For now, most crypto-enthused officials are focused on comparatively modest projects. Mark Wheeler, chief information officer for Philadelphia, became fascinated with crypto in 2018 after hearing about an effort in Cook County, Ill., to list property records on a decentralized database.
“Improving the quality of property-data management inside city government is like the white whale that I’ve been trying to catch,” he said.
Mr. Wheeler stopped listening to NPR in the morning, tuning into crypto podcasts instead. In November, he invited crypto experts to propose initiatives for Philadelphia; the original Bitcoin white paper is now posted on the city’s website.
The fervor has spread to small-town America. Last year, Jalen Nelson, a 26-year-old crypto enthusiast, cold-emailed 2,000 U.S. mayors, hoping to engage them in discussions about blockchain technology. He got one response — from Chris Swanson, the mayor of Two Harbors, Minn., a town of about 4,000 on the shore of Lake Superior.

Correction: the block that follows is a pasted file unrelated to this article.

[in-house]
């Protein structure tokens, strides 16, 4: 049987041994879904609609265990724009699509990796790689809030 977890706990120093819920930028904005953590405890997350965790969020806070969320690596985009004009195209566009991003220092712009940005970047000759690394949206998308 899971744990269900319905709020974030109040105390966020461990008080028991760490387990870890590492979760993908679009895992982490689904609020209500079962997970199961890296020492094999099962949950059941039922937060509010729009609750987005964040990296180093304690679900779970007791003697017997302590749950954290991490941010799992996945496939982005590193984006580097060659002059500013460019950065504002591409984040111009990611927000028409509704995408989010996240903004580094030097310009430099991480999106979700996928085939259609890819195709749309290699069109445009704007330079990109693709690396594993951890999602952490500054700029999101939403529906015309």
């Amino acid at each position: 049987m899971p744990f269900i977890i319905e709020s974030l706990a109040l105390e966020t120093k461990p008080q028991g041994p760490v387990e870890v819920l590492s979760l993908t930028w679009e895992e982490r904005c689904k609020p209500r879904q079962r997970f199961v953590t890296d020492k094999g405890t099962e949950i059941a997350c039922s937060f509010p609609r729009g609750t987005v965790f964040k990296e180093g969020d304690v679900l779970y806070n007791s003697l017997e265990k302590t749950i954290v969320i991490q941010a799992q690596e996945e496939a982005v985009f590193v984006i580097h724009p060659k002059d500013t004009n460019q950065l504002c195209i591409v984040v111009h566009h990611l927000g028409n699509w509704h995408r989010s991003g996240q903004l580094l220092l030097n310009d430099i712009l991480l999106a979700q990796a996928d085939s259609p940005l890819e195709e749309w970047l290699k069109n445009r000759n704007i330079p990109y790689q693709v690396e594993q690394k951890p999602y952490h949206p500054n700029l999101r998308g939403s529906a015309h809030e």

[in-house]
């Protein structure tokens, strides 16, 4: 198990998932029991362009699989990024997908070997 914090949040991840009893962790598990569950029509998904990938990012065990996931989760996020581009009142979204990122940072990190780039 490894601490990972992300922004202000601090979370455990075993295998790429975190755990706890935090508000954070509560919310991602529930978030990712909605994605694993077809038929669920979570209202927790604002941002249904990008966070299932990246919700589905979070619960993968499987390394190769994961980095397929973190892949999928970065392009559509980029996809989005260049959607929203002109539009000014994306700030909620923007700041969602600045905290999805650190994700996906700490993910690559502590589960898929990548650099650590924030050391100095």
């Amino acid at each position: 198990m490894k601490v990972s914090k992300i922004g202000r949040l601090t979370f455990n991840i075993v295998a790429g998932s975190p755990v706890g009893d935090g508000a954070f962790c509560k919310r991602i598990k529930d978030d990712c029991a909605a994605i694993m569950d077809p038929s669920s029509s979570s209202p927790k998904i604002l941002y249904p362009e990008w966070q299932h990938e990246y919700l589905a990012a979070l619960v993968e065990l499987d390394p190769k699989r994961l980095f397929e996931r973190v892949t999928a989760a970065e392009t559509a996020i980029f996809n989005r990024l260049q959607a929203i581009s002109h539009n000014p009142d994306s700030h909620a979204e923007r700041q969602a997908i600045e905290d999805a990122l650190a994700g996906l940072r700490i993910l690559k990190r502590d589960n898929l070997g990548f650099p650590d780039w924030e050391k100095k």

Mr. Swanson was taken with the idea of forming a decentralized autonomous organization, or DAO — a collective of crypto investors — that would pool money to fund projects in Two Harbors in exchange for some kind of voting power over the new initiatives.
“Trying to get something built can be really complicated, and you end up going to the same pools of money over and over and over again,” said Mr. Swanson, 44. “The projects that the community wants to see could get done quicker.”
Mr. Nelson, who recently moved to San Antonio from California, has never set foot in Two Harbors, where winter temperatures can drop well below zero. (On a recent Zoom call, he chose a tropical background, with palm trees swaying in the breeze. “I told Chris I would visit him in the warmer months,” he said.) For now, the project remains entirely theoretical.